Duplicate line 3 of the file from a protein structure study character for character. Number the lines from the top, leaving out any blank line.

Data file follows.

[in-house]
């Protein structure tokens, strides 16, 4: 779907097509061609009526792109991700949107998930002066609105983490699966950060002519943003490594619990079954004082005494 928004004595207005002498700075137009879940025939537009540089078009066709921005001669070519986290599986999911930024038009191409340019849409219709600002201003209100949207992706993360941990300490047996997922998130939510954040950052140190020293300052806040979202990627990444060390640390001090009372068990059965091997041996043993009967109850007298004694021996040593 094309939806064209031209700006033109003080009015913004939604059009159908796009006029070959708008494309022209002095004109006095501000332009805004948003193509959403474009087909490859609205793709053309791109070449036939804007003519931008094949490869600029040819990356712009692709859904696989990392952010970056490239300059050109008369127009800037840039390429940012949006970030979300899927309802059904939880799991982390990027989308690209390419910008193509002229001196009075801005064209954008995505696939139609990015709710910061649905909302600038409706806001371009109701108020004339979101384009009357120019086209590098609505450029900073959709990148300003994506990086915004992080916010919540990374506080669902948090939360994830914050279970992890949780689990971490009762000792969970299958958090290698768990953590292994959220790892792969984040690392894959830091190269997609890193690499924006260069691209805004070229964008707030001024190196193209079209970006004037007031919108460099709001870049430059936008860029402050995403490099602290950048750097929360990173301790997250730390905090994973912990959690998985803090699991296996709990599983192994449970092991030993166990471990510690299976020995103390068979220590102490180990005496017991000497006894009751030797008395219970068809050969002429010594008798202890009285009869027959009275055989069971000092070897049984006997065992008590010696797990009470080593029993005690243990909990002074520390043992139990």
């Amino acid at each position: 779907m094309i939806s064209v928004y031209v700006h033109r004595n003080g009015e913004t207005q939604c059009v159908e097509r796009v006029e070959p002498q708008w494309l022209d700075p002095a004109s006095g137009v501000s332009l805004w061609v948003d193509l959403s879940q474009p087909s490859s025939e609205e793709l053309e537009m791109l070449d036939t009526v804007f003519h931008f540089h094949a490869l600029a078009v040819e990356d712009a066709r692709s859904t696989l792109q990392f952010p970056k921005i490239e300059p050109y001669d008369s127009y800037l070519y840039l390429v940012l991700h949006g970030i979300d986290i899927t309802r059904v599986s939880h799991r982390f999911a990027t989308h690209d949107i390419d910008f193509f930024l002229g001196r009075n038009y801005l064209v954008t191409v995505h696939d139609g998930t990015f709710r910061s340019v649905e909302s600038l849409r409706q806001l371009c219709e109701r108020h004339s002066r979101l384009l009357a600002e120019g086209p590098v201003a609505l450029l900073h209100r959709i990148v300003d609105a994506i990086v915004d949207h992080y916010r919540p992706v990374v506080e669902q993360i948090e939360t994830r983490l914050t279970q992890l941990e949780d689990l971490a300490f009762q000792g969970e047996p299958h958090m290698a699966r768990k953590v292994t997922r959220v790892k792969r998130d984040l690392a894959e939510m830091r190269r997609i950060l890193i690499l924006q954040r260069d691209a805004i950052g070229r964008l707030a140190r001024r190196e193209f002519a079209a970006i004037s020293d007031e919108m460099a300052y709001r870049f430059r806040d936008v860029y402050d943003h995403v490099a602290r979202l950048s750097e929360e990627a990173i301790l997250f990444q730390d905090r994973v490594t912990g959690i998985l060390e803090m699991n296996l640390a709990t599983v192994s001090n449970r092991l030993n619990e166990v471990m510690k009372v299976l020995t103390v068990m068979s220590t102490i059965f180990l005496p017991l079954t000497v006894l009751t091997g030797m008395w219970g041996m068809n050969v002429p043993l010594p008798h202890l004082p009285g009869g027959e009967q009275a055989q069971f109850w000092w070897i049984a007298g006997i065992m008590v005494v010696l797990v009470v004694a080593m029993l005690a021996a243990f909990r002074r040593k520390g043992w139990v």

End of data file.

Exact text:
């Amino acid at each position: 779907m094309i939806s064209v928004y031209v700006h033109r004595n003080g009015e913004t207005q939604c059009v159908e097509r796009v006029e070959p002498q708008w494309l022209d700075p002095a004109s006095g137009v501000s332009l805004w061609v948003d193509l959403s879940q474009p087909s490859s025939e609205e793709l053309e537009m791109l070449d036939t009526v804007f003519h931008f540089h094949a490869l600029a078009v040819e990356d712009a066709r692709s859904t696989l792109q990392f952010p970056k921005i490239e300059p050109y001669d008369s127009y800037l070519y840039l390429v940012l991700h949006g970030i979300d986290i899927t309802r059904v599986s939880h799991r982390f999911a990027t989308h690209d949107i390419d910008f193509f930024l002229g001196r009075n038009y801005l064209v954008t191409v995505h696939d139609g998930t990015f709710r910061s340019v649905e909302s600038l849409r409706q806001l371009c219709e109701r108020h004339s002066r979101l384009l009357a600002e120019g086209p590098v201003a609505l450029l900073h209100r959709i990148v300003d609105a994506i990086v915004d949207h992080y916010r919540p992706v990374v506080e669902q993360i948090e939360t994830r983490l914050t279970q992890l941990e949780d689990l971490a300490f009762q000792g969970e047996p299958h958090m290698a699966r768990k953590v292994t997922r959220v790892k792969r998130d984040l690392a894959e939510m830091r190269r997609i950060l890193i690499l924006q954040r260069d691209a805004i950052g070229r964008l707030a140190r001024r190196e193209f002519a079209a970006i004037s020293d007031e919108m460099a300052y709001r870049f430059r806040d936008v860029y402050d943003h995403v490099a602290r979202l950048s750097e929360e990627a990173i301790l997250f990444q730390d905090r994973v490594t912990g959690i998985l060390e803090m699991n296996l640390a709990t599983v192994s001090n449970r092991l030993n619990e166990v471990m510690k009372v299976l020995t103390v068990m068979s220590t102490i059965f180990l005496p017991l079954t000497v006894l009751t091997g030797m008395w219970g041996m068809n050969v002429p043993l010594p008798h202890l004082p009285g009869g027959e009967q009275a055989q069971f109850w000092w070897i049984a007298g006997i065992m008590v005494v010696l797990v009470v004694a080593m029993l005690a021996a243990f909990r002074r040593k520390g043992w139990v």